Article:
Elizabeth Anne Milne was born on 24 December 1858 in Allerum, Sweden, the daughter of Elizabeth Price, a Scotswoman, and her husband, Henry Alexander Milne, an Englishman who owned a copper mill at Virum estate, Kalmar county. Although it is thought that Elizabeth was sent to England for most of her early education, it was in Sweden that she acquired her skills in cooking and other household arts. She met English-born civil engineer Richard Gard'ner there, and they married in Gothenburg (Göteborg) on 28 September 1880. There were no children of the marriage.
At first, the couple settled in Copenhagen, but because Richard Gard'ner's career centred on railway projects they left for Tasmania, where a railroad was under construction. By 1887 they were in Greymouth, New Zealand. Gard'ner was an agent for Messrs McKeown, Robinson and Avigdor, the contractor for the New Zealand Midland Railway Company, who planned to build a railway from Canterbury to Nelson via Arthur's Pass and the West Coast. However, delays and difficulties affected the couple's financial situation and Richard's health rapidly deteriorated. Elizabeth faced the prospect of becoming the breadwinner.
In 1894 the Canterbury Women's Institute proposed a School of Domestic Instruction for Christchurch, and when it opened early in 1895 she was its superintendent. Located in Lichfield Street, Christchurch, this new school was soon attracting students. By the second term Elizabeth Gard'ner had 120 enrolled for her day and evening classes in cooking, laundry-work, dressmaking and needlework. Although classes were primarily for women and girls, 'to thoroughly prepare their daughters or themselves for household duties, as misstresses [ sic ] or maids', several young men, 'preparing for up-country life', attended the evening sessions.
Elizabeth Gard'ner pioneered the teaching of home science in New Zealand and from 1897 was the first to train teachers in home science subjects. These early years were extremely hard. The school's financial position was always difficult and often precarious and the premises were rat infested. Although they moved to cleaner premises in Hobbs's Building, Cathedral Square, and then to a schoolroom in Manchester Street, conditions remained primitive and the hours were long. On 12 October 1898 Richard Gard'ner died.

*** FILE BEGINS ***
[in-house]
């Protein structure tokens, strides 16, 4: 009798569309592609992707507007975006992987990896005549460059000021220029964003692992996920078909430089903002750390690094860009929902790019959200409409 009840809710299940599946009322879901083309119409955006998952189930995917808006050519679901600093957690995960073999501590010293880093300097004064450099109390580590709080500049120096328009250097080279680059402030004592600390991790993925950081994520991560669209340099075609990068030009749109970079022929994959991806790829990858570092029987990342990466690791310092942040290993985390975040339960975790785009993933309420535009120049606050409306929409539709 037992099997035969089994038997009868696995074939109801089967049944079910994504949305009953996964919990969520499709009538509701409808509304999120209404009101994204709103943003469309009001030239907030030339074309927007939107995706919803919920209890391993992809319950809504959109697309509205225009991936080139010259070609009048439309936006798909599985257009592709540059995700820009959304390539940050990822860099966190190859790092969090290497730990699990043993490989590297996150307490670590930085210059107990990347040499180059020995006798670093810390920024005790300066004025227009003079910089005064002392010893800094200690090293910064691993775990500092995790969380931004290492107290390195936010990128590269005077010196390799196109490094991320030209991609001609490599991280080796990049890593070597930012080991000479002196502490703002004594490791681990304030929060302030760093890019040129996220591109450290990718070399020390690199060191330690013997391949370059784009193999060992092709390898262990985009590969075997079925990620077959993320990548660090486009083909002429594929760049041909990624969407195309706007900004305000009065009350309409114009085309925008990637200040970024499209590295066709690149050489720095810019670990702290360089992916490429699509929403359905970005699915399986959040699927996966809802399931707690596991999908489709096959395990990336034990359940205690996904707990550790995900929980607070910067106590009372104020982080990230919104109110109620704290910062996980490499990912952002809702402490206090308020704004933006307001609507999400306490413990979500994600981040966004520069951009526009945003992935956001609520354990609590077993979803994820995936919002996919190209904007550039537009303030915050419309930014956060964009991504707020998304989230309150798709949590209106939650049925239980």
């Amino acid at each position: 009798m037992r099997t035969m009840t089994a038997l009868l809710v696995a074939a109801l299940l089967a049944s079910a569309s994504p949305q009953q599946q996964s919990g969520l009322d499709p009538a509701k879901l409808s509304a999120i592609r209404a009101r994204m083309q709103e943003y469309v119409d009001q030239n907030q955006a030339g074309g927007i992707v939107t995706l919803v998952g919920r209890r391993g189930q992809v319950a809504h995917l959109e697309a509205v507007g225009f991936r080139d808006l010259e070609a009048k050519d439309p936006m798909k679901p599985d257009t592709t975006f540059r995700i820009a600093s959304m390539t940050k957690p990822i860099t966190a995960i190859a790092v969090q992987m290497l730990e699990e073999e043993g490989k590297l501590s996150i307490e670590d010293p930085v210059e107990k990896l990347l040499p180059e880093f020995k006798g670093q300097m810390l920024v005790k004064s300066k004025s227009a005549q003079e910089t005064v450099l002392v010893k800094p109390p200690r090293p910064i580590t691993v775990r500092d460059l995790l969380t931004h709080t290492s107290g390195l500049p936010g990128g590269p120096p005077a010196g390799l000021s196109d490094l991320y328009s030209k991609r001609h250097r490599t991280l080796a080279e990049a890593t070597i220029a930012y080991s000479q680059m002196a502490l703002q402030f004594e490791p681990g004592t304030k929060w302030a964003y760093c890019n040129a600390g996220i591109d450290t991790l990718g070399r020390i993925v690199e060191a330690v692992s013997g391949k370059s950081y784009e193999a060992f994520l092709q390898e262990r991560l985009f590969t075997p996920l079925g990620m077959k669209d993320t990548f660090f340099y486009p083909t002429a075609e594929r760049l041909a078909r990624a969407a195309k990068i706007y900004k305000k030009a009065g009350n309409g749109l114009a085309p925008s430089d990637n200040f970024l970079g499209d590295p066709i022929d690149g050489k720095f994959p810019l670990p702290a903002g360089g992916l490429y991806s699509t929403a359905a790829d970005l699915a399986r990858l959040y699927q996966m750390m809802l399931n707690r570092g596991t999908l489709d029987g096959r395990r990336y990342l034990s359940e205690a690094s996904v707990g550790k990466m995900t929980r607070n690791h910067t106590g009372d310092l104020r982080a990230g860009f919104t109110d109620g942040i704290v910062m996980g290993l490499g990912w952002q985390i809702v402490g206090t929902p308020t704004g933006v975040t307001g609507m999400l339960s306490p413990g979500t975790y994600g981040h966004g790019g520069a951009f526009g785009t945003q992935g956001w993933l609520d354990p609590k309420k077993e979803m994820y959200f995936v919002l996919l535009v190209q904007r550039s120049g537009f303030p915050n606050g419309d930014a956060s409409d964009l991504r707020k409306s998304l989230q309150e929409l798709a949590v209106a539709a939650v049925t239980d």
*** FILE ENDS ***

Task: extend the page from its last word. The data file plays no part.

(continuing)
As well as conducting large adult classes, Elizabeth Gard'ner introduced sessions for girls from Christchurch primary schools. Her reputation grew and she had stalwart friends in the managing committee and among inspectors and principals of schools. She was tall and stately with soft grey hair and a lovely complexion. Although she was gentle, no one took liberties with her.
Shortly after the Christchurch Technical College started its day school in July 1907, the School of Domestic Instruction combined with it. Elizabeth Gard'ner became head of the domestic science department and until 1911 continued to teach in the School of Domestic Instruction's newly leased premises at the corner of Worcester and Manchester streets.
After the merger, Gard'ner urged the establishment of a training hostel, where girls could live and receive instruction in all branches of homecraft. Ernest Shackleton was a supporter. He donated half of the proceeds from his 1909 Christchurch lecture as the nucleus for a building fund. John Studholme of Coldstream, who established a chair of home science at the University of Otago, was another generous benefactor. When the Girls' Training Hostel opened in Ensors Road in 1913, Elizabeth Gard'ner was the first principal.
Due to failing health, she resigned in 1916 and moved to her cottage at Clifton. However, she continued to serve the technical college as a member of the ladies' advisory committee and honorary examiner, and she also taught cooking to inmates at Addington Reformatory for Women. Together with Alice Harman, she compiled the popular New Zealand domestic cookery book, and she also wrote Recipes for use in school cookery classes.
Elizabeth Gard'ner died at Christchurch on 5 June 1926. After her death, subscriptions from friends and former pupils for a memorial fund were received by the ladies' advisory committee. The board of Christchurch Technical College and the minister of education, R. A. Wright, also made contributions. Two scholarships were established for technical college students who wished to train as home science teachers, and a memorial tablet to Elizabeth Gard'ner was placed in the hall of the Girls' Training Hostel.